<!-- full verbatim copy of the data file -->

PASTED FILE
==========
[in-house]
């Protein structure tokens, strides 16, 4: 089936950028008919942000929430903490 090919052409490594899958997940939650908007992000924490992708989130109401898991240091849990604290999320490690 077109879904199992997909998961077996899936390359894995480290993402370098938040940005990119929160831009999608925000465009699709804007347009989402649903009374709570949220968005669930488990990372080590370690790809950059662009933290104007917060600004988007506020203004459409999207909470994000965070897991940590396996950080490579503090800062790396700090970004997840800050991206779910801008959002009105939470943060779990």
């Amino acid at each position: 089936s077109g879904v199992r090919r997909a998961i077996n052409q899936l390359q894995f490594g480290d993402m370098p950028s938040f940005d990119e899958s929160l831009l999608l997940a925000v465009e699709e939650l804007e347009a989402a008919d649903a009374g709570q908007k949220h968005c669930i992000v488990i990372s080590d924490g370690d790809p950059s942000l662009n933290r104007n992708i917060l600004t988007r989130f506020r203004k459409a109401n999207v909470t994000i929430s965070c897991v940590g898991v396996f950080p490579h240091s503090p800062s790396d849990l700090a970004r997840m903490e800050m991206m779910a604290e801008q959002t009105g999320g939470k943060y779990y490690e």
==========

[in-house]
């Protein structure tokens, strides 16, 4: 089936950028008919942000929430903490 090919052409490594899958997940939650908007992000924490992708989130109401898991240091849990604290999320490690 077109879904199992997909998961077996899936390359894995480290993402370098938040940005990119929160831009999608925000465009699709804007347009989402649903009374709570949220968005669930488990990372080590370690790809950059662009933290104007917060600004988007506020203004459409999207909470994000965070897991940590396996950080490579503090800062790396700090970004997840800050991206779910801008959002009105939470943060779990």
């Amino acid at each position: 089936s077109g879904v199992r090919r997909a998961i077996n052409q899936l390359q894995f490594g480290d993402m370098p950028s938040f940005d990119e899958s929160l831009l999608l997940a925000v465009e699709e939650l804007e347009a989402a008919d649903a009374g709570q908007k949220h968005c669930i992000v488990i990372s080590d924490g370690d790809p950059s942000l662009n933290r104007n992708i917060l600004t988007r989130f506020r203004k459409a109401n999207v909470t994000i929430s965070c897991v940590g898991v396996f950080p490579h240091s503090p800062s790396d849990l700090a970004r997840m903490e800050m991206m779910a604290e801008q959002t009105g999320g939470k943060y779990y490690e």